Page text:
By Ashley Boney
Three Stanford faculty members were elected to the National Academy of Engineering (NAE). Oussama Khatib, professor of computer science and director of the Stanford Robotics Lab; Nils Nilsson, emeritus professor of computer science; and David Tse, Thomas Kailath and Guanghan Xu professor of engineering, were among the 83 members and 16 foreign members elected this year.
Founded in 1964, the NAE recognizes engineers whose education, research and practice have made significant contributions to the field. Election to the academy is among the highest honors in the field of engineering.
Khatib’s contributions include new models, control architectures, planning algorithms and design methodologies for advanced robotics systems. His research explores the biomechanics of human motion and the brain’s motor control representations of complex tasks. Khatib also worked on the development of human-friendly robots that are safe for collaborative interaction in dynamic environments, such as domestic, production, hospitals, offices and public spaces. Through haptics and visual interfaces, he explores robot operations in remote environments to study underwater ecology and climate change, to uncover natural resources and historic secrets buried deep at archaeological sites or to perform disaster prevention and recovery operations – be it deep in oceans and mines, at mountain tops or in space.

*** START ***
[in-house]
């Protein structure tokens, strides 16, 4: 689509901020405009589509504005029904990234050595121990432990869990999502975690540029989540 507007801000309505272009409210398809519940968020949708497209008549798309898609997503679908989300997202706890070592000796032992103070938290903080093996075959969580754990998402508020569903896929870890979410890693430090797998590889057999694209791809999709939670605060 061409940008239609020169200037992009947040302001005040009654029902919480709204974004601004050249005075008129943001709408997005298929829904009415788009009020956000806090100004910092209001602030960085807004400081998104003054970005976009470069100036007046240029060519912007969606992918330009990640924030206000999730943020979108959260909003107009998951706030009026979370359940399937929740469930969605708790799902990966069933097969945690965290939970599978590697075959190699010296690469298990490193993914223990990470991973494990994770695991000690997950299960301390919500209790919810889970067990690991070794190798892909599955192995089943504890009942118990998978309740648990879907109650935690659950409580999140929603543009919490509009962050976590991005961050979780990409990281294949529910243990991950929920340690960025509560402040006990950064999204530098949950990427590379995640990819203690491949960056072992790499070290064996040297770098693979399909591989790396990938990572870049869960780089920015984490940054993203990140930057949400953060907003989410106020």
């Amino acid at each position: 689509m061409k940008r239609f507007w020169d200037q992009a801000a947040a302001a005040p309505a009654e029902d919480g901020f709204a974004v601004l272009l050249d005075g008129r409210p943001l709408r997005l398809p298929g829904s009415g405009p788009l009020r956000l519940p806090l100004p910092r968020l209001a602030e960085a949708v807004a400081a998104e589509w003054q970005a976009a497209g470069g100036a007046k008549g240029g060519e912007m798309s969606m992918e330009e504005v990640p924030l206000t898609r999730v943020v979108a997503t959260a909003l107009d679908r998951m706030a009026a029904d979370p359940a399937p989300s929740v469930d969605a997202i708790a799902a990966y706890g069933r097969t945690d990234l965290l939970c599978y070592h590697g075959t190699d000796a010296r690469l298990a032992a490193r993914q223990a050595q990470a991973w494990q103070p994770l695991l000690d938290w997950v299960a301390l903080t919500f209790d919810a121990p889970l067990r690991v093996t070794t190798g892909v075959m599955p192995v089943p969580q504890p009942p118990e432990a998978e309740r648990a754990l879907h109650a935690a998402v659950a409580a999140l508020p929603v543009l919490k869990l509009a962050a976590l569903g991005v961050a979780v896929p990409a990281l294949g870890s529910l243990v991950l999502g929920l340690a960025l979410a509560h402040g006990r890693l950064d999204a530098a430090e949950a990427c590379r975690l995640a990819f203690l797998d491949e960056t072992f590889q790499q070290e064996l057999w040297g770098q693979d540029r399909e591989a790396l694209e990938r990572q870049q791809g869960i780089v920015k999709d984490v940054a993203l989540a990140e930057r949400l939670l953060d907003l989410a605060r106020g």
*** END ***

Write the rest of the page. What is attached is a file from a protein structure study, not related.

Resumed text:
Nils Nilsson has also made significant foundational contributions to robotics. After graduating from Stanford with a PhD in electrical engineering in 1958 and spending more than 20 years at the Artificial Intelligence Center of SRI International, Nilsson returned to Stanford as the chair of the Department of Computer Science, where he served until 1990. His accomplishments include co-inventing the STRIPS automatic planning system and A* search algorithm as well as developing the first general-purpose, reasoning mobile robot.
David Tse has worked on information theory and its applications in various fields, including wireless communication, energy and computational biology. His projects include designing assembly software that handles DNA and RNA sequencing data as well as the invention of the proportional-fair scheduling algorithm, which is used in all third and fourth generation cellular wireless systems around the world.
NAE currently has more than 2,000 peer-elected members, including 115 Stanford faculty. This year’s induction ceremony will take place on Sept. 30, 2018 at NAE’s annual meeting in Washington, D.C.